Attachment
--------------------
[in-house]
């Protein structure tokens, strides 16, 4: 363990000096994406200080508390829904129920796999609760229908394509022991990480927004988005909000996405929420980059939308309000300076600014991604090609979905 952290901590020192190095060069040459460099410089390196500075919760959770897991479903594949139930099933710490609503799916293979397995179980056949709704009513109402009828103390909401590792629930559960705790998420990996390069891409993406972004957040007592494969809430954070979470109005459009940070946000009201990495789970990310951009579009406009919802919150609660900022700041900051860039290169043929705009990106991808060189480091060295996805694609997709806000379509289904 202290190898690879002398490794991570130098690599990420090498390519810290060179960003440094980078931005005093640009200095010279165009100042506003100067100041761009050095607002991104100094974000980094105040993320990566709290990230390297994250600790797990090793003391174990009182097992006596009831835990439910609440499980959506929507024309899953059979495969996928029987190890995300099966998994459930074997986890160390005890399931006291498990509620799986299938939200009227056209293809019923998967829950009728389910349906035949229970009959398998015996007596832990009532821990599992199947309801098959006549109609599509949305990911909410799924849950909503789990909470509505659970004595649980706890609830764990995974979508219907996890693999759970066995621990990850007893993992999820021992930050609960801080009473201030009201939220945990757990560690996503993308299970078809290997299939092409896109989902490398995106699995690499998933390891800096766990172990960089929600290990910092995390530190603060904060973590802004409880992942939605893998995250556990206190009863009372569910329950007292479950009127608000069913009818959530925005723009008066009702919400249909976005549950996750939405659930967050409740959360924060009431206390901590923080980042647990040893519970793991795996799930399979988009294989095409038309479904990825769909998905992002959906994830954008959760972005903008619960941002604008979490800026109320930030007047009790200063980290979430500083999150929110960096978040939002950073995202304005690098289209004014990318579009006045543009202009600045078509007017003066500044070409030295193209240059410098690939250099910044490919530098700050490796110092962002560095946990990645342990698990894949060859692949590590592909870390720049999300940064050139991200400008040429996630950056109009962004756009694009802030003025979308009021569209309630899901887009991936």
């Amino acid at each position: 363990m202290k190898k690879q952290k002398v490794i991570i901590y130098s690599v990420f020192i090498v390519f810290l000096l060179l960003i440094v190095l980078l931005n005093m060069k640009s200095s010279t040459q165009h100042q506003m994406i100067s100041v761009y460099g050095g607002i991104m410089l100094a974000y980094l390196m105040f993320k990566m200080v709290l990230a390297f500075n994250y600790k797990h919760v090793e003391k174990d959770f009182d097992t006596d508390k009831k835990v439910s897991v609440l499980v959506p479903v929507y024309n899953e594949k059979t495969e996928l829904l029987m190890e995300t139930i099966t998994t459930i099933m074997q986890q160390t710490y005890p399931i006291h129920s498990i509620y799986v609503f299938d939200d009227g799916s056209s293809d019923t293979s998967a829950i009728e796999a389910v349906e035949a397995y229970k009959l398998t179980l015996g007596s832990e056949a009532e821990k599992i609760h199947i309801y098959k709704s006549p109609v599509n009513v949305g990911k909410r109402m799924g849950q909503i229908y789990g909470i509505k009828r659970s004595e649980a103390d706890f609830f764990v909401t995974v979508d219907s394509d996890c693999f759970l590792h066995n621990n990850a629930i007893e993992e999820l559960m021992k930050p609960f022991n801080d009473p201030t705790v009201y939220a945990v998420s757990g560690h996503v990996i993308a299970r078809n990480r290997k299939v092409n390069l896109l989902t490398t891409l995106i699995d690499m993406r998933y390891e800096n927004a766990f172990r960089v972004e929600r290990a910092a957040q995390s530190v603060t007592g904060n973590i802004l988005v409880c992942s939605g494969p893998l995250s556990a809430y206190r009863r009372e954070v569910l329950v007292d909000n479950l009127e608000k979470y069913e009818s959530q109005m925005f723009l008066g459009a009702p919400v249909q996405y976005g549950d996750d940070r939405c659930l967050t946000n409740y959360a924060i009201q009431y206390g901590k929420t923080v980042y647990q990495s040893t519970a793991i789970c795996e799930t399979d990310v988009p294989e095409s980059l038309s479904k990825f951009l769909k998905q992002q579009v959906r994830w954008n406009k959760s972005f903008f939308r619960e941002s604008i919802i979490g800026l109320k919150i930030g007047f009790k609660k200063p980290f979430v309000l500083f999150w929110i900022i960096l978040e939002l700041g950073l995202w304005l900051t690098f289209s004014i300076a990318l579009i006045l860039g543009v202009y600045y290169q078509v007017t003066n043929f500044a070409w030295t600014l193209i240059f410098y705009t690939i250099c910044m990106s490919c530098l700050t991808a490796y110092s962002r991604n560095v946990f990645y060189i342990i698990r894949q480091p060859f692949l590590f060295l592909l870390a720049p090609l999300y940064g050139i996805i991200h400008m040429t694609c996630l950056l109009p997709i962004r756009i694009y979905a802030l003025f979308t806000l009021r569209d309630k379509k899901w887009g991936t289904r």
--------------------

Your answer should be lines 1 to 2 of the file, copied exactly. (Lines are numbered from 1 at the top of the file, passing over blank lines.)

[in-house]
């Protein structure tokens, strides 16, 4: 363990000096994406200080508390829904129920796999609760229908394509022991990480927004988005909000996405929420980059939308309000300076600014991604090609979905 952290901590020192190095060069040459460099410089390196500075919760959770897991479903594949139930099933710490609503799916293979397995179980056949709704009513109402009828103390909401590792629930559960705790998420990996390069891409993406972004957040007592494969809430954070979470109005459009940070946000009201990495789970990310951009579009406009919802919150609660900022700041900051860039290169043929705009990106991808060189480091060295996805694609997709806000379509289904 202290190898690879002398490794991570130098690599990420090498390519810290060179960003440094980078931005005093640009200095010279165009100042506003100067100041761009050095607002991104100094974000980094105040993320990566709290990230390297994250600790797990090793003391174990009182097992006596009831835990439910609440499980959506929507024309899953059979495969996928029987190890995300099966998994459930074997986890160390005890399931006291498990509620799986299938939200009227056209293809019923998967829950009728389910349906035949229970009959398998015996007596832990009532821990599992199947309801098959006549109609599509949305990911909410799924849950909503789990909470509505659970004595649980706890609830764990995974979508219907996890693999759970066995621990990850007893993992999820021992930050609960801080009473201030009201939220945990757990560690996503993308299970078809290997299939092409896109989902490398995106699995690499998933390891800096766990172990960089929600290990910092995390530190603060904060973590802004409880992942939605893998995250556990206190009863009372569910329950007292479950009127608000069913009818959530925005723009008066009702919400249909976005549950996750939405659930967050409740959360924060009431206390901590923080980042647990040893519970793991795996799930399979988009294989095409038309479904990825769909998905992002959906994830954008959760972005903008619960941002604008979490800026109320930030007047009790200063980290979430500083999150929110960096978040939002950073995202304005690098289209004014990318579009006045543009202009600045078509007017003066500044070409030295193209240059410098690939250099910044490919530098700050490796110092962002560095946990990645342990698990894949060859692949590590592909870390720049999300940064050139991200400008040429996630950056109009962004756009694009802030003025979308009021569209309630899901887009991936």